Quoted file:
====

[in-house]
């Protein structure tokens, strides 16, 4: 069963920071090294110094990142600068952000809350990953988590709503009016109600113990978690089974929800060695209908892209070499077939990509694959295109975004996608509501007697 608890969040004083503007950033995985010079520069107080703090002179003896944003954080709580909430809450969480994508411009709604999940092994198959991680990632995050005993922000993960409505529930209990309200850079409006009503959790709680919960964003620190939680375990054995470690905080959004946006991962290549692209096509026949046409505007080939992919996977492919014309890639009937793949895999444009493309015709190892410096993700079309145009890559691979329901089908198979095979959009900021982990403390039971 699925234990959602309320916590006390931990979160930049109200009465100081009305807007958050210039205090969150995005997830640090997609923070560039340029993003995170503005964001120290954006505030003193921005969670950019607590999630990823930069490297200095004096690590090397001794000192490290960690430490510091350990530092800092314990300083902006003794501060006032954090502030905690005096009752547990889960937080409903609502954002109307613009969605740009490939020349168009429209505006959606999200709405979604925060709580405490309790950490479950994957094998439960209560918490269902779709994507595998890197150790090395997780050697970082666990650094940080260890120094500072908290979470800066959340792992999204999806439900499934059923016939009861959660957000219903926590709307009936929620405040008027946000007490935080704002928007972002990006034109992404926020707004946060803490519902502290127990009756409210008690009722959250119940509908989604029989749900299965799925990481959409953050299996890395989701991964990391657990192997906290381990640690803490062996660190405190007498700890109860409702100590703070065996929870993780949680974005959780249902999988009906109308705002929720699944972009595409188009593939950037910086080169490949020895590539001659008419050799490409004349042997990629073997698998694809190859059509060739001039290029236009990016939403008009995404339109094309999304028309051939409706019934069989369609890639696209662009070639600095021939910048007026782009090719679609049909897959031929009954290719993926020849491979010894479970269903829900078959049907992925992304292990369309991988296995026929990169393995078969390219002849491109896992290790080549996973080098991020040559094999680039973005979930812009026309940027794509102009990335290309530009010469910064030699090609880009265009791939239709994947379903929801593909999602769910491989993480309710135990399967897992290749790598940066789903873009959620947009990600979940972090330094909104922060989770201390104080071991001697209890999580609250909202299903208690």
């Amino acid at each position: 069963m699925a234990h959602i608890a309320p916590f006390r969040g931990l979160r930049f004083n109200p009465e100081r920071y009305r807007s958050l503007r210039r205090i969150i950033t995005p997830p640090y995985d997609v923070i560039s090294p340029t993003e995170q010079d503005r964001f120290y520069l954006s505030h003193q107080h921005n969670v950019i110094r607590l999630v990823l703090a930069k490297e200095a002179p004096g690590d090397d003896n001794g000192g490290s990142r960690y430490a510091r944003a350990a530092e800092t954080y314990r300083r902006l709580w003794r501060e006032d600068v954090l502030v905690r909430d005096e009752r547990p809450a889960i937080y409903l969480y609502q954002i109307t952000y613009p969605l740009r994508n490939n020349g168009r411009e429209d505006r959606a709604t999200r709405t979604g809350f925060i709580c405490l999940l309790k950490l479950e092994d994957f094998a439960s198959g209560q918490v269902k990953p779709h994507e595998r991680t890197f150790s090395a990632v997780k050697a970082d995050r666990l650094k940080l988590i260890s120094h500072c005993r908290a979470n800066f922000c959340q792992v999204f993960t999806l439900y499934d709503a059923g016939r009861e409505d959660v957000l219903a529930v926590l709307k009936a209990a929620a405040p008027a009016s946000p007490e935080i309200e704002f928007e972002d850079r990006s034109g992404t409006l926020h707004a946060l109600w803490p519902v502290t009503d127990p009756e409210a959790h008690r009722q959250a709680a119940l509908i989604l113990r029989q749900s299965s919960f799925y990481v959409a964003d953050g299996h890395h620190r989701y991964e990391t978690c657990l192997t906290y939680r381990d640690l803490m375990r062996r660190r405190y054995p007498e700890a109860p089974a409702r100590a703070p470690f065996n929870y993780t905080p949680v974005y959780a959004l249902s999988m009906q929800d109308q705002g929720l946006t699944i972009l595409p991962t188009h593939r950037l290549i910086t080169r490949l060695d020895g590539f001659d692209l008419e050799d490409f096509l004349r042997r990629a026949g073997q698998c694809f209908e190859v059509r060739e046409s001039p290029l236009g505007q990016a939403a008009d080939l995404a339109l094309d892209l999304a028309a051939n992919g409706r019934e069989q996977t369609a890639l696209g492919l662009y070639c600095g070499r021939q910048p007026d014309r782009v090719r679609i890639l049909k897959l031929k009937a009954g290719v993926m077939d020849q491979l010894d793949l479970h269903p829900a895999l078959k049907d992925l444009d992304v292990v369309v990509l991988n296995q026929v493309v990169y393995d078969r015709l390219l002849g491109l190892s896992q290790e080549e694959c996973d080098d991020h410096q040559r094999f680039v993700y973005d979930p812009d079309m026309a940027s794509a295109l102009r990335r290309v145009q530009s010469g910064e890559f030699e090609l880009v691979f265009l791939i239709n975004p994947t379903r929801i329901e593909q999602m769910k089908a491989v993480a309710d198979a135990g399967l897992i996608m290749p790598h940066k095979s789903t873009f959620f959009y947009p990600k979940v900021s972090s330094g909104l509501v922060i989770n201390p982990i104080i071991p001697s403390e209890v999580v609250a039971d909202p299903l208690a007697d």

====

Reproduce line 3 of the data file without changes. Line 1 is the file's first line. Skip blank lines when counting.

């Amino acid at each position: 069963m699925a234990h959602i608890a309320p916590f006390r969040g931990l979160r930049f004083n109200p009465e100081r920071y009305r807007s958050l503007r210039r205090i969150i950033t995005p997830p640090y995985d997609v923070i560039s090294p340029t993003e995170q010079d503005r964001f120290y520069l954006s505030h003193q107080h921005n969670v950019i110094r607590l999630v990823l703090a930069k490297e200095a002179p004096g690590d090397d003896n001794g000192g490290s990142r960690y430490a510091r944003a350990a530092e800092t954080y314990r300083r902006l709580w003794r501060e006032d600068v954090l502030v905690r909430d005096e009752r547990p809450a889960i937080y409903l969480y609502q954002i109307t952000y613009p969605l740009r994508n490939n020349g168009r411009e429209d505006r959606a709604t999200r709405t979604g809350f925060i709580c405490l999940l309790k950490l479950e092994d994957f094998a439960s198959g209560q918490v269902k990953p779709h994507e595998r991680t890197f150790s090395a990632v997780k050697a970082d995050r666990l650094k940080l988590i260890s120094h500072c005993r908290a979470n800066f922000c959340q792992v999204f993960t999806l439900y499934d709503a059923g016939r009861e409505d959660v957000l219903a529930v926590l709307k009936a209990a929620a405040p008027a009016s946000p007490e935080i309200e704002f928007e972002d850079r990006s034109g992404t409006l926020h707004a946060l109600w803490p519902v502290t009503d127990p009756e409210a959790h008690r009722q959250a709680a119940l509908i989604l113990r029989q749900s299965s919960f799925y990481v959409a964003d953050g299996h890395h620190r989701y991964e990391t978690c657990l192997t906290y939680r381990d640690l803490m375990r062996r660190r405190y054995p007498e700890a109860p089974a409702r100590a703070p470690f065996n929870y993780t905080p949680v974005y959780a959004l249902s999988m009906q929800d109308q705002g929720l946006t699944i972009l595409p991962t188009h593939r950037l290549i910086t080169r490949l060695d020895g590539f001659d692209l008419e050799d490409f096509l004349r042997r990629a026949g073997q698998c694809f209908e190859v059509r060739e046409s001039p290029l236009g505007q990016a939403a008009d080939l995404a339109l094309d892209l999304a028309a051939n992919g409706r019934e069989q996977t369609a890639l696209g492919l662009y070639c600095g070499r021939q910048p007026d014309r782009v090719r679609i890639l049909k897959l031929k009937a009954g290719v993926m077939d020849q491979l010894d793949l479970h269903p829900a895999l078959k049907d992925l444009d992304v292990v369309v990509l991988n296995q026929v493309v990169y393995d078969r015709l390219l002849g491109l190892s896992q290790e080549e694959c996973d080098d991020h410096q040559r094999f680039v993700y973005d979930p812009d079309m026309a940027s794509a295109l102009r990335r290309v145009q530009s010469g910064e890559f030699e090609l880009v691979f265009l791939i239709n975004p994947t379903r929801i329901e593909q999602m769910k089908a491989v993480a309710d198979a135990g399967l897992i996608m290749p790598h940066k095979s789903t873009f959620f959009y947009p990600k979940v900021s972090s330094g909104l509501v922060i989770n201390p982990i104080i071991p001697s403390e209890v999580v609250a039971d909202p299903l208690a007697d």